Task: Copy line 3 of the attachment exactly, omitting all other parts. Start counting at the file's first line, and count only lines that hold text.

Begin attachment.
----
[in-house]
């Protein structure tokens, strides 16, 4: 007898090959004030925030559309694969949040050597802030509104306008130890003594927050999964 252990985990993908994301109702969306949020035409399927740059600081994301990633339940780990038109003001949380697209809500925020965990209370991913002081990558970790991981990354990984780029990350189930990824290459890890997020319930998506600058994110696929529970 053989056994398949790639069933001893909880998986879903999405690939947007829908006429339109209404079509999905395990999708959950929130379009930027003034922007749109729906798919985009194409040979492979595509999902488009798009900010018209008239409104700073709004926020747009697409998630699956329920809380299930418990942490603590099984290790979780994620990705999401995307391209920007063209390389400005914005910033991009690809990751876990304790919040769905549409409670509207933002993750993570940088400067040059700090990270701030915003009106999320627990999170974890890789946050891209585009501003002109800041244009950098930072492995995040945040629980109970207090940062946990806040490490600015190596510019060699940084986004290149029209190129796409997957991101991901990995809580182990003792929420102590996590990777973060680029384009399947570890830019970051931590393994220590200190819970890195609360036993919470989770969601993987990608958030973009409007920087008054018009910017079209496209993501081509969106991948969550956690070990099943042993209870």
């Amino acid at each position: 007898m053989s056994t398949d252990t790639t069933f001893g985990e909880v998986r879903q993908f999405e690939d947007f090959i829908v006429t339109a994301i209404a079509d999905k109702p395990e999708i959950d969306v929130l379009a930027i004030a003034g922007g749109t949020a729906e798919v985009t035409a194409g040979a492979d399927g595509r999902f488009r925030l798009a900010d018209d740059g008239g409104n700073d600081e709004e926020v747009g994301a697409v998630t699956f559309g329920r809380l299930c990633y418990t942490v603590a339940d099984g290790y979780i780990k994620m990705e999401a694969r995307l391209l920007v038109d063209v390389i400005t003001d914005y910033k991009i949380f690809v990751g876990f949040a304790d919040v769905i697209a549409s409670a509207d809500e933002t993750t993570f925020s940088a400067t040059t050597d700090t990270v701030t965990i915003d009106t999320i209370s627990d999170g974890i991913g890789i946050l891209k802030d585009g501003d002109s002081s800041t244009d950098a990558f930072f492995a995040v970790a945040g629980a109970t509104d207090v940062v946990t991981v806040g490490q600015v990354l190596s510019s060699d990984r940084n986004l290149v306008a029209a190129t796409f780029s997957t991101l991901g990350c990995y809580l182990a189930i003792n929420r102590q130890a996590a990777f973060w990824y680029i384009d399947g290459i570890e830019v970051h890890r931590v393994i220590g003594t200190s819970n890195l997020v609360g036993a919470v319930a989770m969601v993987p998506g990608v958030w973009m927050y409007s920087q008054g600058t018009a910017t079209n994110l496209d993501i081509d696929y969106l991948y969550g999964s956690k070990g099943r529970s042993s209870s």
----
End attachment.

């Amino acid at each position: 007898m053989s056994t398949d252990t790639t069933f001893g985990e909880v998986r879903q993908f999405e690939d947007f090959i829908v006429t339109a994301i209404a079509d999905k109702p395990e999708i959950d969306v929130l379009a930027i004030a003034g922007g749109t949020a729906e798919v985009t035409a194409g040979a492979d399927g595509r999902f488009r925030l798009a900010d018209d740059g008239g409104n700073d600081e709004e926020v747009g994301a697409v998630t699956f559309g329920r809380l299930c990633y418990t942490v603590a339940d099984g290790y979780i780990k994620m990705e999401a694969r995307l391209l920007v038109d063209v390389i400005t003001d914005y910033k991009i949380f690809v990751g876990f949040a304790d919040v769905i697209a549409s409670a509207d809500e933002t993750t993570f925020s940088a400067t040059t050597d700090t990270v701030t965990i915003d009106t999320i209370s627990d999170g974890i991913g890789i946050l891209k802030d585009g501003d002109s002081s800041t244009d950098a990558f930072f492995a995040v970790a945040g629980a109970t509104d207090v940062v946990t991981v806040g490490q600015v990354l190596s510019s060699d990984r940084n986004l290149v306008a029209a190129t796409f780029s997957t991101l991901g990350c990995y809580l182990a189930i003792n929420r102590q130890a996590a990777f973060w990824y680029i384009d399947g290459i570890e830019v970051h890890r931590v393994i220590g003594t200190s819970n890195l997020v609360g036993a919470v319930a989770m969601v993987p998506g990608v958030w973009m927050y409007s920087q008054g600058t018009a910017t079209n994110l496209d993501i081509d696929y969106l991948y969550g999964s956690k070990g099943r529970s042993s209870s």